There is a well-worn adage that those who set out upon a great enterprise would do well to count the cost. I am not sure that this is always true. I think that some of the very greatest enterprises in this world have been carried out successfully simply because the people who undertook them did not count the cost; and I am much of the opinion that . . . the most instructive consideration for us is the cost of doing nothing.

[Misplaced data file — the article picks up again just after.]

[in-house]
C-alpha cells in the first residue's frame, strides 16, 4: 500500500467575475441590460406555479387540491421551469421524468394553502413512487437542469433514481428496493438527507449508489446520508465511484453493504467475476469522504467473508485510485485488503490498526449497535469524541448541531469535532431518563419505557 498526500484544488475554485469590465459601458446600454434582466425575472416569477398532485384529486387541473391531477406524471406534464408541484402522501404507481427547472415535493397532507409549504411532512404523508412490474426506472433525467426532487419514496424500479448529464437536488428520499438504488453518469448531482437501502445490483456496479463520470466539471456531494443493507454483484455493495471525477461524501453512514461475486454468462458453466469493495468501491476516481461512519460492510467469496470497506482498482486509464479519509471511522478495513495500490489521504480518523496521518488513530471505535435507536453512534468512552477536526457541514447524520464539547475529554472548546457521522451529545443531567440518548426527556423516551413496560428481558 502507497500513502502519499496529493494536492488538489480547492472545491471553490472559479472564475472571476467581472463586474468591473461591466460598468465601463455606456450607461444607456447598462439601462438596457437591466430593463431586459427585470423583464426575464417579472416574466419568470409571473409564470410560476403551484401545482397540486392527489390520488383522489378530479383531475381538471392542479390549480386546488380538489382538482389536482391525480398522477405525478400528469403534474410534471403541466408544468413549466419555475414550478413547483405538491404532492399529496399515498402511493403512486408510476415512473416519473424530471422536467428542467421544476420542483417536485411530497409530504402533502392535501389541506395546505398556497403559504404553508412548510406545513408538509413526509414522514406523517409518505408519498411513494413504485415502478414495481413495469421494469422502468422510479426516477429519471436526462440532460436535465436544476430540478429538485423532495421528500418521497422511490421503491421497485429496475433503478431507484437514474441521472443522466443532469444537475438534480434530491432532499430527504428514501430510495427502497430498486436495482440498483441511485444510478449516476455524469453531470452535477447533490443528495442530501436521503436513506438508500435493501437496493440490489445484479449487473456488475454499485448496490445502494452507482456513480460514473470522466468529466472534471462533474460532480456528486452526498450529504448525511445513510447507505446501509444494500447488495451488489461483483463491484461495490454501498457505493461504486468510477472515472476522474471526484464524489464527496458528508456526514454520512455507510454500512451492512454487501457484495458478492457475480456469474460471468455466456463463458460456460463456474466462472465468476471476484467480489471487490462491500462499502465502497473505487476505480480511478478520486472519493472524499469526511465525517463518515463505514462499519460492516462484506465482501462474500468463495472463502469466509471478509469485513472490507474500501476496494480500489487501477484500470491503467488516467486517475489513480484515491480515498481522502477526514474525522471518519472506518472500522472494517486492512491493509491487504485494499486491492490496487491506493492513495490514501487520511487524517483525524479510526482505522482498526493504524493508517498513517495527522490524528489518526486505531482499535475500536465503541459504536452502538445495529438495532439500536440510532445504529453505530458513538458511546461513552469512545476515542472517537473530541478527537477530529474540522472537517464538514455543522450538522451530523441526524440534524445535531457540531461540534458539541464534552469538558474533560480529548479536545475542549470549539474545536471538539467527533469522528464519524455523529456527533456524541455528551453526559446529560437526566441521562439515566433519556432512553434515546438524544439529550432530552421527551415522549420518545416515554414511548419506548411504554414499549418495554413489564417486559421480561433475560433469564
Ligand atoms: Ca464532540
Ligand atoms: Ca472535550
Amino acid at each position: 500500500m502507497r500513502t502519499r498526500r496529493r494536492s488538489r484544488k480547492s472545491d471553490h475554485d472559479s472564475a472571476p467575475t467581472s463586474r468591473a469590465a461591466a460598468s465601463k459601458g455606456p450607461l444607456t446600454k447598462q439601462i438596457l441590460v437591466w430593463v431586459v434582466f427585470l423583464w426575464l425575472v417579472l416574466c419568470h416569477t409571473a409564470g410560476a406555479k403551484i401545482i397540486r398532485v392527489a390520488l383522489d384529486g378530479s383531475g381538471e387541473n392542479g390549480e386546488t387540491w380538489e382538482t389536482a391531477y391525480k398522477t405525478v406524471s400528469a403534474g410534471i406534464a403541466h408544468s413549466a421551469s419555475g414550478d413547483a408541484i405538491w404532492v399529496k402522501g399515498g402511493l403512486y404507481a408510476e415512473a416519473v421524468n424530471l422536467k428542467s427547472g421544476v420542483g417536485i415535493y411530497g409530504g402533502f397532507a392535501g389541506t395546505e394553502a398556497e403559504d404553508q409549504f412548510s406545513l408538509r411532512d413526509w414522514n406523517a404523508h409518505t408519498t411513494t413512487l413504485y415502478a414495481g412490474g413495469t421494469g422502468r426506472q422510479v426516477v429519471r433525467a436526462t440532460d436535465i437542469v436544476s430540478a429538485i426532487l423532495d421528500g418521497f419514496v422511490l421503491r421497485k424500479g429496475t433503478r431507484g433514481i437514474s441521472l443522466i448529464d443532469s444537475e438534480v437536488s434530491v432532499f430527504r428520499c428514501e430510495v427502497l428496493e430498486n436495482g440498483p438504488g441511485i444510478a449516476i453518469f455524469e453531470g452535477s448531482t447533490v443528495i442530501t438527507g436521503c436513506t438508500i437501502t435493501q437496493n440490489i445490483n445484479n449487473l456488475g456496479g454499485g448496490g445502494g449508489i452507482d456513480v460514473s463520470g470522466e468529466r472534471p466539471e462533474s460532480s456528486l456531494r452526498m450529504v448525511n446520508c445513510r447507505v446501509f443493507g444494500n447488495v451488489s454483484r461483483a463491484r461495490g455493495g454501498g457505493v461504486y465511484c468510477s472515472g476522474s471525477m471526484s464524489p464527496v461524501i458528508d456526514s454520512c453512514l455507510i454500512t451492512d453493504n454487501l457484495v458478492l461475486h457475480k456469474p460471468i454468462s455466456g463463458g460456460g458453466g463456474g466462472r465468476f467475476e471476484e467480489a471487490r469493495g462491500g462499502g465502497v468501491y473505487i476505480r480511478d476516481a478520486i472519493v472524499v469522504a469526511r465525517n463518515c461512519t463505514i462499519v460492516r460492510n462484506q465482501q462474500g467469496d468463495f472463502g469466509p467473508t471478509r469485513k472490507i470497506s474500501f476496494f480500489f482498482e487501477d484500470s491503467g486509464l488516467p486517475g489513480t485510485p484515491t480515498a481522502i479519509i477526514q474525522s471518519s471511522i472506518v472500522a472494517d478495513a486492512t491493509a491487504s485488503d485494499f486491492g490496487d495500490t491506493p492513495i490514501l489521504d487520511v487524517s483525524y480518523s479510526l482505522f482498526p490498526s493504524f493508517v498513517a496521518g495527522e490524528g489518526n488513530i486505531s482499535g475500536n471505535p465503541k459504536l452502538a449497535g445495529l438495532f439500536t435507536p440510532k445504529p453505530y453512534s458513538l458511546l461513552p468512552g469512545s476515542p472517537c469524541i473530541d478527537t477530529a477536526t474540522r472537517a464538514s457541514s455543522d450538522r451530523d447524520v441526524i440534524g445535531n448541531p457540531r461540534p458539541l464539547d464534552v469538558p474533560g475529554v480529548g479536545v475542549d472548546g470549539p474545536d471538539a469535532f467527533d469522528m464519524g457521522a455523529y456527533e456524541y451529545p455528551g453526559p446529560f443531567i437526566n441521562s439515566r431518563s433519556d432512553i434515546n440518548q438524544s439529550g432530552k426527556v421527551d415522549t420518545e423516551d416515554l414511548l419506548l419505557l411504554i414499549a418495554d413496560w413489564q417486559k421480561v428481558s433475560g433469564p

The meeting of a customer and a clerk across the service counter in a store is as significant as two leaders of nations meeting over a conference table in search of peace. If peace and understanding is possible, it must occur in the moment that is present. It can occur only when relationship is real and unconditional. Relationship begins with thoughtless awareness, an openness that sees and hears with humility, and a consideration that has already forgiven all things that the mind might present as a barrier to unity.